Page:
"OpenSSH states that they use parts of LibreSSL (the libcrypto part), but not libssh" - in the link you provide OpenSSH only states that it uses LibreSSL. It does not state that it does not use libssh and in my opinion this conclusion can also not be drawn from what they write there. – Steffen Ullrich Oct 16 '18 at 19:17
  • 1
    -1: the only thing libssh and LibreSSL have in common is that both names begin with "lib". – Mark Oct 16 '18 at 20:59
  • 2
    @Mark: how does "...hey use parts of LibreSSL [], but not libssh." even suggest otherwise? – Guntram Blohm Oct 16 '18 at 21:17
  • 1
    @Mark they also both have double s in their names, and are both crypto-related. – Paŭlo Ebermann Oct 16 '18 at 21:20
  • 4
    okay... updated answer to... uh, make it better. LibreSSL has nothing to do with libssh, that's the point and I was pointing that out... I guess that was confusing. – hft Oct 16 '18 at 22:05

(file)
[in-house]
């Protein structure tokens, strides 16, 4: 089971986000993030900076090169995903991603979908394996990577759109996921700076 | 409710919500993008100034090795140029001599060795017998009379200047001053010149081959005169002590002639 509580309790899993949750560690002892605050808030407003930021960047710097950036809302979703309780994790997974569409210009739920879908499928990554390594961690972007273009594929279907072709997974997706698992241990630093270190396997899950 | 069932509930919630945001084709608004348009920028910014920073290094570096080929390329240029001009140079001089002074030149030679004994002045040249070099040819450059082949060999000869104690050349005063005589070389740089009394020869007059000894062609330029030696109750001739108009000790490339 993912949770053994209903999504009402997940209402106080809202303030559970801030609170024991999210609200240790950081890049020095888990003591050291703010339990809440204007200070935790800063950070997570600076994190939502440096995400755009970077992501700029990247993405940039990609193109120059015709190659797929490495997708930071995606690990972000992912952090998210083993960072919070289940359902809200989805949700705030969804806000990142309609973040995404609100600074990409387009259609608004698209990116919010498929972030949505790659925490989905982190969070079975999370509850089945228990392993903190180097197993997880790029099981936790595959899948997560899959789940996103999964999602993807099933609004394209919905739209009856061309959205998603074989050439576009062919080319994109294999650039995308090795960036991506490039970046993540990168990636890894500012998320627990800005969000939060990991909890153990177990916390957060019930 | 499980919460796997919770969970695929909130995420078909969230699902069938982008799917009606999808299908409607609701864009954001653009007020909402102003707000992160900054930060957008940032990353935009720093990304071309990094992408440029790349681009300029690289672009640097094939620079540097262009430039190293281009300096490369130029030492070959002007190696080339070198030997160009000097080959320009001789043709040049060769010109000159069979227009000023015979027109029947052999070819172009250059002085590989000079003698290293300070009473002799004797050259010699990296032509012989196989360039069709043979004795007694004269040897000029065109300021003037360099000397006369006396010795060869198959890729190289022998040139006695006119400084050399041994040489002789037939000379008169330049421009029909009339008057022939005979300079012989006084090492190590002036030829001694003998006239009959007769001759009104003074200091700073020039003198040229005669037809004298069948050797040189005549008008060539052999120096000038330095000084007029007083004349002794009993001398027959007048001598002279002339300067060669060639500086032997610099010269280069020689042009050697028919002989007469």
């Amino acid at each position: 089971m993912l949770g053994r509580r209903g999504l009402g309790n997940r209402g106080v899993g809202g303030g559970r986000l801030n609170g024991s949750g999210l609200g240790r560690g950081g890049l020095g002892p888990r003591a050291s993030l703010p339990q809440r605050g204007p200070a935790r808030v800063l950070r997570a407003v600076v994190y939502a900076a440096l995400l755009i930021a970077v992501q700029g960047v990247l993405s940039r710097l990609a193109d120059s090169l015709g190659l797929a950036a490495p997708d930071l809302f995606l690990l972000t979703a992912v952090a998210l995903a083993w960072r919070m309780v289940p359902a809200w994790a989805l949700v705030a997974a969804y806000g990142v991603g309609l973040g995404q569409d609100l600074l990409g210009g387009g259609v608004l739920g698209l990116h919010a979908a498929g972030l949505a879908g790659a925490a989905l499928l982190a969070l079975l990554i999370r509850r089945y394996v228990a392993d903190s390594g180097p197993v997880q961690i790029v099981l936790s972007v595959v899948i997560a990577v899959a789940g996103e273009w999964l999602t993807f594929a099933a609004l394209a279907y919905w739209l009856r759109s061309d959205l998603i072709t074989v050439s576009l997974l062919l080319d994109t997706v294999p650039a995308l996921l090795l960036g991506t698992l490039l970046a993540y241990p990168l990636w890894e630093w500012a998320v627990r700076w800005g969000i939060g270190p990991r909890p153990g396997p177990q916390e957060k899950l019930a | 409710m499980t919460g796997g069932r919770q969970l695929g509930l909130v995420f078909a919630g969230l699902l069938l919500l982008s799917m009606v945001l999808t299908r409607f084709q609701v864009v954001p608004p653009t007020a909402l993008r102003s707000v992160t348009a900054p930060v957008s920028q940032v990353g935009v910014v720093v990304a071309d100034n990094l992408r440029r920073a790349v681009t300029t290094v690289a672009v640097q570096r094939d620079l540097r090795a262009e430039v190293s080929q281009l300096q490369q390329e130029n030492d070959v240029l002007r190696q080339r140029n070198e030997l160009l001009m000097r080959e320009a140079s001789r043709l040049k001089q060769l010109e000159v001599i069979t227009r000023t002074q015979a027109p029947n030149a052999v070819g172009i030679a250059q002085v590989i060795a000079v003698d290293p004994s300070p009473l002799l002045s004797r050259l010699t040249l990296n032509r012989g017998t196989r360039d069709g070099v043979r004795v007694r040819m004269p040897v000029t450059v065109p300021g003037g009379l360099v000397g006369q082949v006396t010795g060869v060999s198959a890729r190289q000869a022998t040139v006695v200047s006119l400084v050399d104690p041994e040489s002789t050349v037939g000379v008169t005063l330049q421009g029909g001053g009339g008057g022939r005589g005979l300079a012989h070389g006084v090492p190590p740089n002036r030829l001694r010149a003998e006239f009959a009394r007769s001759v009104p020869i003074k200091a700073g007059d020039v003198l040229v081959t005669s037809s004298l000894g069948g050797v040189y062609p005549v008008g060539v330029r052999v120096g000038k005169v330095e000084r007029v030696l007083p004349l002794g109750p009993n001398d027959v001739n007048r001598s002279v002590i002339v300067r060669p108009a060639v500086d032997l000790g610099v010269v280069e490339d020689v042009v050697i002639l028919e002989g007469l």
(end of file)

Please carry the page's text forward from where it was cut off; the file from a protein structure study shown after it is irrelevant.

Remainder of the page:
To view an application's dependencies via the command line you can run the following command:

ldd /usr/sbin/ssh

This will show any dependency of the said application. When this command is executed it doesn't show libssh meaning libssh is not a part of OpenSSH.

  • 5
    Unless it's statically linked (it's not, but just by running ldd you couldn't be sure). – AndrolGenhald Oct 17 '18 at 14:26
  • @AndrolGenhald, you can do mixed linkage: static linkage of some libraries, and dynamic linkage of others. – Mark Oct 17 '18 at 22:41
  • 1
    @Mark I know, I mean that OpenSSH doesn't statically link libssh, but running ldd wouldn't tell you that. – AndrolGenhald Oct 17 '18 at 23:40

Your Answer

By clicking "Post Your Answer", you acknowledge that you have read our updated terms of service, privacy policy and cookie policy, and that your continued use of the website is subject to these policies.

Not the answer you're looking for? Browse other questions tagged or ask your own question.